To gain meaningful access to the general education curriculum, students with disabilities must overcome the substantial barriers to learning imposed the by the printed materials they are asked to read. Textbooks, workbooks, instruction manuals, novels, short stories, essays, reference books, newspapers, magazines, pamphlets, and worksheets, all present difficulties to readers challenged by text and these differences can impede or prevent students with disabilities from learning. Technology can assist with such difficulties by enabling a shift from printed text to electronic text.
Students with disabilities frequently experience insufficient access to and success in the general education curriculum. This is especially true for adolescent learners where even non disabled students struggle due to the emphasis on learning from text (Biancarosa & Snow, 2004; Kamil, 2003). Furthermore, students’ abilities to learn from text are often at odds with the highly stimulating multimedia world they live in, resulting in a rejection of the literacy skills of the past before acquiring the “new literacies” of the future (Bruce, 2004; Leu, 2002).
Universal Design for Learning (UDL) has been proposed as a model for improving student access to the general education curriculum by “identifying and removing barriers from our teaching methods and curriculum materials” (Rose and Meyer, 2002, p.69). Basic assumptions of UDL are that students bring different needs and skills to the task of learning and so the learning environment should be designed to both accommodate to and take advantage of these differences (Bowe 2000; Orkwis & McLane, 1998; Rose & Meyer, 2002). CAST’s UDL model proposes three major principles leading to recommendations for teaching and assessment that promote increased access to the general curriculum for all learners, including learners with disabilities: (a) Flexibility in Presentation – presenting information in multiple formats and using multiple media; (b) Flexibility in Expression – providing multiple ways for students to show what they have learned; and (c) Flexibility in Engagement – providing multiple ways to engage student interest and motivate learning (Rose & Meyer, 2002).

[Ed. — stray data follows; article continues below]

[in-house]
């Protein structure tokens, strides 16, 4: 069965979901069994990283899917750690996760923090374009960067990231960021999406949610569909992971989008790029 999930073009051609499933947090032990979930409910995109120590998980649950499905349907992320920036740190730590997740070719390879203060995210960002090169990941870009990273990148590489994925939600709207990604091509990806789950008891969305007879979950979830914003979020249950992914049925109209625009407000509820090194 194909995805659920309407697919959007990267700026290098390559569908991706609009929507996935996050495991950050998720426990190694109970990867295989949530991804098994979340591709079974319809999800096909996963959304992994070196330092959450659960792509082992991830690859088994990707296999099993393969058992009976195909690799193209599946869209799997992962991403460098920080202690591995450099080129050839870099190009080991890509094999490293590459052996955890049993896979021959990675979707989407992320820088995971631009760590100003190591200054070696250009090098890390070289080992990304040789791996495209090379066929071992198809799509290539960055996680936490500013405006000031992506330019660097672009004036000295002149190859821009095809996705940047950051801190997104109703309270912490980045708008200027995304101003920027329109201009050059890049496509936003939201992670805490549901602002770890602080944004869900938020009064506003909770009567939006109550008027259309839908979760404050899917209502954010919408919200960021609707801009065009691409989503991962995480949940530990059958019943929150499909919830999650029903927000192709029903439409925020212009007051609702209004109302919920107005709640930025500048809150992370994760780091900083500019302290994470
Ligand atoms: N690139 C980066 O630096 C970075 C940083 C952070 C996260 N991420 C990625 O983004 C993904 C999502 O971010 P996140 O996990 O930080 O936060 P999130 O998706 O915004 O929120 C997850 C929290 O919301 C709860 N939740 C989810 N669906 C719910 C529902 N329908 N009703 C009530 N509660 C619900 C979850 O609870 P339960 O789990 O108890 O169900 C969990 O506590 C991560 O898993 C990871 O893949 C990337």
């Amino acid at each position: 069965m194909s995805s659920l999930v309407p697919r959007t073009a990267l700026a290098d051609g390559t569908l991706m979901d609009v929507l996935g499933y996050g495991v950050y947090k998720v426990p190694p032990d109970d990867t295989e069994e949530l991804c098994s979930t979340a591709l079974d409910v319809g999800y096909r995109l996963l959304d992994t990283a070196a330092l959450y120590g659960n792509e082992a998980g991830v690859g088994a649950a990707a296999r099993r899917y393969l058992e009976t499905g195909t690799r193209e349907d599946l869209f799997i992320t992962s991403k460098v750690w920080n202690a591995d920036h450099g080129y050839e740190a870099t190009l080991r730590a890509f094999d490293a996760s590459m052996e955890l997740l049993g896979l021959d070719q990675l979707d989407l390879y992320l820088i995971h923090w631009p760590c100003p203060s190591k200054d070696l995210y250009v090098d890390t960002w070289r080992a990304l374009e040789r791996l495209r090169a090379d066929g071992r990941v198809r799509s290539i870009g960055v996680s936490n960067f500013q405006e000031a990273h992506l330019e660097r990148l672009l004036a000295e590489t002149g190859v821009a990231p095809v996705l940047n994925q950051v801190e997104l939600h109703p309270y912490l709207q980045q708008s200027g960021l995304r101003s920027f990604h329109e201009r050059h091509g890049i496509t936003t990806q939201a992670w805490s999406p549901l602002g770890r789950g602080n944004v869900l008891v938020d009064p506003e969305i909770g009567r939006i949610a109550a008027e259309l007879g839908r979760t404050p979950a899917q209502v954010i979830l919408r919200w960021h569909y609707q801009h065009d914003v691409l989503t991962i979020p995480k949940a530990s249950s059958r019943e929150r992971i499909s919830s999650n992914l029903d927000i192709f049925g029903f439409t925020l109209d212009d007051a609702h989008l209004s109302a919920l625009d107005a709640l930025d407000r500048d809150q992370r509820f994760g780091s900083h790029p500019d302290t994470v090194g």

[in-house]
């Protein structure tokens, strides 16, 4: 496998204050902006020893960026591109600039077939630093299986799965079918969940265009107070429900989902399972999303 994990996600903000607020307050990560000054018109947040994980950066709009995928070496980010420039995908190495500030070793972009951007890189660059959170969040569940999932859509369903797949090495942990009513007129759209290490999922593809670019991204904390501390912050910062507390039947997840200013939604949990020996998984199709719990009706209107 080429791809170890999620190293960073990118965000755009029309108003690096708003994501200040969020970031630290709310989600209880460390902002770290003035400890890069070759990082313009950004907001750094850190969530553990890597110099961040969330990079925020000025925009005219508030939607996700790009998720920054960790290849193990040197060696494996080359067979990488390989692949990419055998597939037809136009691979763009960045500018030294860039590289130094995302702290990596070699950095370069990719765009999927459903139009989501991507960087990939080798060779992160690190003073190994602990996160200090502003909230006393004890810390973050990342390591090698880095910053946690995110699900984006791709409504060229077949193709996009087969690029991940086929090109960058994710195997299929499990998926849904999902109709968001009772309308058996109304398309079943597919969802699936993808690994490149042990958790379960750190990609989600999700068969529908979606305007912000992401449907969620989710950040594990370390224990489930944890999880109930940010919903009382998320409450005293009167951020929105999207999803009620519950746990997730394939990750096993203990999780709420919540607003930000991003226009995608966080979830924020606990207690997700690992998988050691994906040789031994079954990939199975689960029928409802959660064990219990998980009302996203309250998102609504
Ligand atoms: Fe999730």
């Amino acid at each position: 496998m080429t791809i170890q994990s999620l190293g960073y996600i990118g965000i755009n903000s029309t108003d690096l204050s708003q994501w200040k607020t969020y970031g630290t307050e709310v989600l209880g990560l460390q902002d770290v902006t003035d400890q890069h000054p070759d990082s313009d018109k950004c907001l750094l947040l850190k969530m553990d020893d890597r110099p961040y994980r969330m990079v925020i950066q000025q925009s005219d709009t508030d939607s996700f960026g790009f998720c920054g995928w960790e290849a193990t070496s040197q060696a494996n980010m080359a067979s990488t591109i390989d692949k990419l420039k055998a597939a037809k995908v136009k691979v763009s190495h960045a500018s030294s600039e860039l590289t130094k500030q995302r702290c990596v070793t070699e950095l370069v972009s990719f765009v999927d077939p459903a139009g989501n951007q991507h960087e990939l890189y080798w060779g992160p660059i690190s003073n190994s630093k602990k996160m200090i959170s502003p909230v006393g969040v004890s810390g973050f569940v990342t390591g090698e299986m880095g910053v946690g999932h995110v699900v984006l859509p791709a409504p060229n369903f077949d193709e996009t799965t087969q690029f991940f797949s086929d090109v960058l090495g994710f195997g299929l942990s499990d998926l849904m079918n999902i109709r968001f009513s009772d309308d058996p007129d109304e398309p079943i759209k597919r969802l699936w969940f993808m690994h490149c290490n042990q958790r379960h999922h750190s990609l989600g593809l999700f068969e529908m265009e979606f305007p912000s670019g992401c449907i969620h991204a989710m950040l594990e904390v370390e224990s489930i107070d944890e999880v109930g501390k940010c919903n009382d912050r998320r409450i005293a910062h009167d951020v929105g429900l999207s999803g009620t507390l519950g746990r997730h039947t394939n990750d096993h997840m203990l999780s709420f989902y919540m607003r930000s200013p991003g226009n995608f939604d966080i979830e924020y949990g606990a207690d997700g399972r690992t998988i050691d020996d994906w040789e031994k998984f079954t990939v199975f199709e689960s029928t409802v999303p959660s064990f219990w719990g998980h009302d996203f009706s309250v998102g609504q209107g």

For students with disabilities, supported electronic text can play a role in addressing all three principles of UDL. First, supported e-text can provide reading materials in alternative formats that can be customized to match individual learner’s needs. By enhancing electronic text with supportive resources, the instructional situation can be structured in ways that scaffold learning and increase both physical and cognitive access. Second, supported e-text can be used to foster new modes of expression, capitalizing on the capacity of electronic text to be revised during production and enhanced with multimedia. And third, supported e-text can appear within highly motivating simulations, game-based instruction, and even virtual reality.
The three principles lead to “one common recommendation: to provide students with a wider variety of options” (Rose & Meyer, 2002, p. 74.) Unfortunately access to a wider variety of options is not always a sufficient condition for learning, especially for students with disabilities. The options need to be the right options for the learners involved. For example, if the material to be learned is presented in a variety of ways using a variety of media, but they all require sight, then having multiple options is of no assistance to someone who is blind. At a more microscopic level, if a picture is used to illustrate a concept but it is not the right picture and results in student failure to focus on the critical elements, then having a picture does not lead to better learning than not having a picture, and may even lead to misconceptions about the concept in question.
Further, the options need to be aligned with achieving the desired curriculum goals, which in turn need to be aligned with the state or national standards guiding the curriculum. Having multiple options for engaging the content might lead to more motivated learners, but if their choices lead to learning that is not aligned with the state’s assessment measures, then having those options will not lead to improved performance on statewide achievement tests. In today’s world of high stakes testing, teachers cannot afford to engage students in learning that is not directed toward the outcomes on which they will be assessed.
And finally, students need to know how to take advantage of the options available and recognize the value in using them to enhance their learning. This is not as easy as it may sound. For example, many students with disabilities are not strategic learners. They have only a vague notion of what it means to read well or how to improve their reading performance. Thus even when provided with embedded resources in an electronic reading environment, they are not likely to take advantage of the assistance unless specifically taught to do so (Horney & Anderson-Inman, 1995) and even then it is questionable whether that will transfer to increased use of the resources when not under direct teacher guidance.